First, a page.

Food costs in France are high. Even in rural taverns l’addition commands a second look. Service is included, but the French tax on food of 19.6 percent negates any desire to tip. The foie gras lunch, with dessert, had a tab of $95.

Lodging in neat, comfortable, three-star hotels was generally under $100 a day. For the room--but breakfast was often outrageous. Our Paris hotel room cost $75. Petit dejeneur was $42 extra. We ate several breakfasts in our room with items purchased in a local supermarket.

However, we could not save on gasoline. We paid more than five dollars a gallon in traveling 1,000 kilometers (620 miles). The only solace was learning that, if we were smokers, that’s what we would cough up for a pack of cigarettes.

Connie was enthralled by the delayed replay of the war, but also enchanted by the countryside, particularly small villages with colorful, half-timbered houses. I had to remind her that much of what she saw was robed in white during the 1944-45 winter---and looked far less inviting.

We picked Strasbourg, capital of Alsace and headquarters of the European Union, as an ideal place to wind down. The cosmopolitan city near the Rhine River blends the Middle Ages with modern commerce and geopolitics. We visited the magnificent cathedral that dates back to the 12th century and spent an afternoon in the three museums of the adjoining Palais Rohan---beaux arts, decorative arts and archeology. But mostly we wandered, even in the rain, among gingerbread houses in the oldest part of the city. We saw them again as we circled the city on a sightseeing boat on the Ill River.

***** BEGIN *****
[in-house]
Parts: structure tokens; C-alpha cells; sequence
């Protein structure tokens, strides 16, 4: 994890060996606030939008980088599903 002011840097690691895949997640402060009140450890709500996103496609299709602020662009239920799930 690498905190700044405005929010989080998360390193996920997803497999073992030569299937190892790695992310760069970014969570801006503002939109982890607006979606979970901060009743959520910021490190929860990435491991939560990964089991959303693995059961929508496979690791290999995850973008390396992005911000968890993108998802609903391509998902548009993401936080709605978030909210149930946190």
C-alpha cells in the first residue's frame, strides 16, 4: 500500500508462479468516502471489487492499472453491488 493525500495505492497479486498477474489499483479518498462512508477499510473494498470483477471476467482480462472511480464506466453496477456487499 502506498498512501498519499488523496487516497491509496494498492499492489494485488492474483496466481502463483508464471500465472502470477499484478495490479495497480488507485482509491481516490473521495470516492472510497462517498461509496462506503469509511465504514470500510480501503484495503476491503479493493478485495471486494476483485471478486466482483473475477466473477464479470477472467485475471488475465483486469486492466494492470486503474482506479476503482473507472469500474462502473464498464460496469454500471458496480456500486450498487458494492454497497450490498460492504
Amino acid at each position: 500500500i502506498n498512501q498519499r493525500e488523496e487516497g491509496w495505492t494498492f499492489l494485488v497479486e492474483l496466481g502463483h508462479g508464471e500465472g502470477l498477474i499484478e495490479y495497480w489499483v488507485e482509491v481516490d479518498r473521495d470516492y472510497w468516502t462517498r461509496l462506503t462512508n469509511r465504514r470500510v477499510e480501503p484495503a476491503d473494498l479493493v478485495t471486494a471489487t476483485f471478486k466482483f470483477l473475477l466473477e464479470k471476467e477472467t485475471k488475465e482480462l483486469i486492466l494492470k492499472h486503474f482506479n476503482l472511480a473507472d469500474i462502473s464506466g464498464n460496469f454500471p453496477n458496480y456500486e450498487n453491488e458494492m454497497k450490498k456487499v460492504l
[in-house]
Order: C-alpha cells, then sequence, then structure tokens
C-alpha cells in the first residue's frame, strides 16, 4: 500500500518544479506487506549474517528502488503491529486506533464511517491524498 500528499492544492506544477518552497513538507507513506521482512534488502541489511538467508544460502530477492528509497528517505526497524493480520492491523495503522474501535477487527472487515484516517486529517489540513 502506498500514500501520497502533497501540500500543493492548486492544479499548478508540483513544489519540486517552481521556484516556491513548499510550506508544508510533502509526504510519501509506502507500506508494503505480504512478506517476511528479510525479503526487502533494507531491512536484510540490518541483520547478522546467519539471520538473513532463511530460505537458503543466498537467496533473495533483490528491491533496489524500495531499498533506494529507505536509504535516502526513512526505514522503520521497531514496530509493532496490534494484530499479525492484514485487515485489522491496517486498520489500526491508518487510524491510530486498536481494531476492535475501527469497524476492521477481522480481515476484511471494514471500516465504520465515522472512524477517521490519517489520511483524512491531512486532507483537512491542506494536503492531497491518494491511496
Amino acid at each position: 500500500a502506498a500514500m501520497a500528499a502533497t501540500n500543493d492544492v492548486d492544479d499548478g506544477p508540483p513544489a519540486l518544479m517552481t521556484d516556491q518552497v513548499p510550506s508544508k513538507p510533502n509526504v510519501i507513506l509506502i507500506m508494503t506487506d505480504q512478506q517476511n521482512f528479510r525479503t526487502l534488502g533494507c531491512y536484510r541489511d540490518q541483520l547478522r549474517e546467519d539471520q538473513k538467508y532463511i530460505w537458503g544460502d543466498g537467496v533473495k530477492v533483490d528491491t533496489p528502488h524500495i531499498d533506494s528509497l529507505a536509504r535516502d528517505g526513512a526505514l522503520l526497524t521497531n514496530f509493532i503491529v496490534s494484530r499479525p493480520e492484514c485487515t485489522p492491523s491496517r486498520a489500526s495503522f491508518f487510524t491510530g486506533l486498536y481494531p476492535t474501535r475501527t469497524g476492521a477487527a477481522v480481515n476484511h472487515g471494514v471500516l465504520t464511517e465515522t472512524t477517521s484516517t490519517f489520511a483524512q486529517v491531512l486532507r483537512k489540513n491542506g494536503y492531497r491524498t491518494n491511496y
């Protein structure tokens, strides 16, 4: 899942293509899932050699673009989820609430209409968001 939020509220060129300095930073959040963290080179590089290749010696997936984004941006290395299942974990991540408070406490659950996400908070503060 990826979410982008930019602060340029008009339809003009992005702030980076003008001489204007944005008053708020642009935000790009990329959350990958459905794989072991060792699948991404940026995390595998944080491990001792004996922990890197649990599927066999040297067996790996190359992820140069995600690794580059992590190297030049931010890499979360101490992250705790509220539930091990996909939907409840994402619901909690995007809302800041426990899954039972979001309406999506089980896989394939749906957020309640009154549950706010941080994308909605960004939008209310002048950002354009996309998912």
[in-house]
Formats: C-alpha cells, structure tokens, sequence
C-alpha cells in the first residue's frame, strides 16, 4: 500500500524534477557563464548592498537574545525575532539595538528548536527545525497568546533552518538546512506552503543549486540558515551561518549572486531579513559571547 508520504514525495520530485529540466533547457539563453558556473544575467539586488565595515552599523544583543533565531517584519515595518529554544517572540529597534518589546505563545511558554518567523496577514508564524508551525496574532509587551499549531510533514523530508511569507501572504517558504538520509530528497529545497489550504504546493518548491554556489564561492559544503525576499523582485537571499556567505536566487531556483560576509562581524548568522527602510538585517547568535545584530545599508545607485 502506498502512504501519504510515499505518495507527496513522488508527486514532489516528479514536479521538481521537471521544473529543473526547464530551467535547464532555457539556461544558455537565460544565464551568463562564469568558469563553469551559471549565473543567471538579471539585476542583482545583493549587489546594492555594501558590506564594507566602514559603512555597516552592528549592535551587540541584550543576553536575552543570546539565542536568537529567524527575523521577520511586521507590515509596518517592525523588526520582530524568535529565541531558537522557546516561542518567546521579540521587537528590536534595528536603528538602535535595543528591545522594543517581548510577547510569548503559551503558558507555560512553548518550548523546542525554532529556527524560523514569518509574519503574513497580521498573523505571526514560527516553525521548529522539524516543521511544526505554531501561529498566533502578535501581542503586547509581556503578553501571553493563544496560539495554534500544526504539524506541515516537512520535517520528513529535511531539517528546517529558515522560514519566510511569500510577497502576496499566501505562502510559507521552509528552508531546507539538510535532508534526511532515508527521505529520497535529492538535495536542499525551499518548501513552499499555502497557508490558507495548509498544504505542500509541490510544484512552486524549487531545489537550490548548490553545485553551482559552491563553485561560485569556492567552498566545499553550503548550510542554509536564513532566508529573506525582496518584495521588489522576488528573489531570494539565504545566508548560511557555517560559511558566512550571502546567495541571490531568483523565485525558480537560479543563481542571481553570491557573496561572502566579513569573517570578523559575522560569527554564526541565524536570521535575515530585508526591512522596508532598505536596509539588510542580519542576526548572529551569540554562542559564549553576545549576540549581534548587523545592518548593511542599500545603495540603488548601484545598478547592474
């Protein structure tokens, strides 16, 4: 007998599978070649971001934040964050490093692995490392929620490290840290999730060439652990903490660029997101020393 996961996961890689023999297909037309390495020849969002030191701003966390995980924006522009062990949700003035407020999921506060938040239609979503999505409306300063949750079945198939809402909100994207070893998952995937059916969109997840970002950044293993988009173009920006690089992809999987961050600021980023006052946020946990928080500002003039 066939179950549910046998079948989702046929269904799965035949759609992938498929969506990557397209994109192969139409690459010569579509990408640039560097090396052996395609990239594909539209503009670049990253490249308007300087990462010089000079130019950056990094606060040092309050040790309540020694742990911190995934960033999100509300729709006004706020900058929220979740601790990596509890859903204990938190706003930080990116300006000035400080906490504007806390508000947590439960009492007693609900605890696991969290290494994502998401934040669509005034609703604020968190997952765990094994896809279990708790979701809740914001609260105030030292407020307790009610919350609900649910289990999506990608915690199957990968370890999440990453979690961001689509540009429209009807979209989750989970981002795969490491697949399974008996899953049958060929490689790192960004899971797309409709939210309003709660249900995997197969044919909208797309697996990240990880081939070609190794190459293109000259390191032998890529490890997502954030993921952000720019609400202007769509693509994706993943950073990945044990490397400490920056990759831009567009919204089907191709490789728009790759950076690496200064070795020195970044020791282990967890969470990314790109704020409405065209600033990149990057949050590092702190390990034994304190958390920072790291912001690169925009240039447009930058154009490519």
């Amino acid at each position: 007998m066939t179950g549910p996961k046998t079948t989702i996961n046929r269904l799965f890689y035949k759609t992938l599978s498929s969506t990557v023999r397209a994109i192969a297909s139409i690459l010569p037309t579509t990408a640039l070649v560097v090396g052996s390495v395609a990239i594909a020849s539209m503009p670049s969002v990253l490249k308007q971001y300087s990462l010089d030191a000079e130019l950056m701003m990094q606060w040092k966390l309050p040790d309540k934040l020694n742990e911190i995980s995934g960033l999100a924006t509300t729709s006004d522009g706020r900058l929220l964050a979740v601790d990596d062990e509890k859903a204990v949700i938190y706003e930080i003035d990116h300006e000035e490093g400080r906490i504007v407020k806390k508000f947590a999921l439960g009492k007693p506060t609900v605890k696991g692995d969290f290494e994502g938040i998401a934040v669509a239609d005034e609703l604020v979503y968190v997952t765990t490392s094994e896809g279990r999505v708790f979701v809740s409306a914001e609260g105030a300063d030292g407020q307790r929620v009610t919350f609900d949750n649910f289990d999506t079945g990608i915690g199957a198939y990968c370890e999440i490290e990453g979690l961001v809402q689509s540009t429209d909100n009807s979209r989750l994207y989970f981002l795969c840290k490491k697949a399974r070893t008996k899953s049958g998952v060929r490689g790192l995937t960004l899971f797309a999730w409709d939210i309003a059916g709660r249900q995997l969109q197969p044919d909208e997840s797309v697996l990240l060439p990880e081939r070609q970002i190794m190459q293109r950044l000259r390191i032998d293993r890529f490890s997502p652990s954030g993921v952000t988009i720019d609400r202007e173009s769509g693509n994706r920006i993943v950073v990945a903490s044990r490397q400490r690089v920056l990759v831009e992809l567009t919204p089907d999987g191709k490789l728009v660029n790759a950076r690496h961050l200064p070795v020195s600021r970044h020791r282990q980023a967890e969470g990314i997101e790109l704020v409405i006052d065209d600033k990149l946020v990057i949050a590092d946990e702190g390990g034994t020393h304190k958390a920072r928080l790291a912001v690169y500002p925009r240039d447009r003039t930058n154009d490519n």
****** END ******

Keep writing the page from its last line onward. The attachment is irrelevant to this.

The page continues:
“Aren’t you glad we came?” Connie asked. “It’s too bad your family wasn’t here, too, to share these moments with you.”

Strasbourg was a fitting place for me to end the memory junket. Sixty years earlier Generals de Gaulle and Eisenhower were at odds on whether to defend the city, if the Germans tried to reoccupy it. De Gaulle prevailed and Ike agreed to hold back the enemy by beefing up forces in the region.

That was big picture stuff. The 70th Infantry Division played a small but important part in it.

Ted Heck enlisted in the army as a private, returned to college as a captain. He values most his combat infantryman badge, but he also won a Silver Star in Philippsbourg and two Bronze Stars and an Air Medal in later action.

More by Ted Heck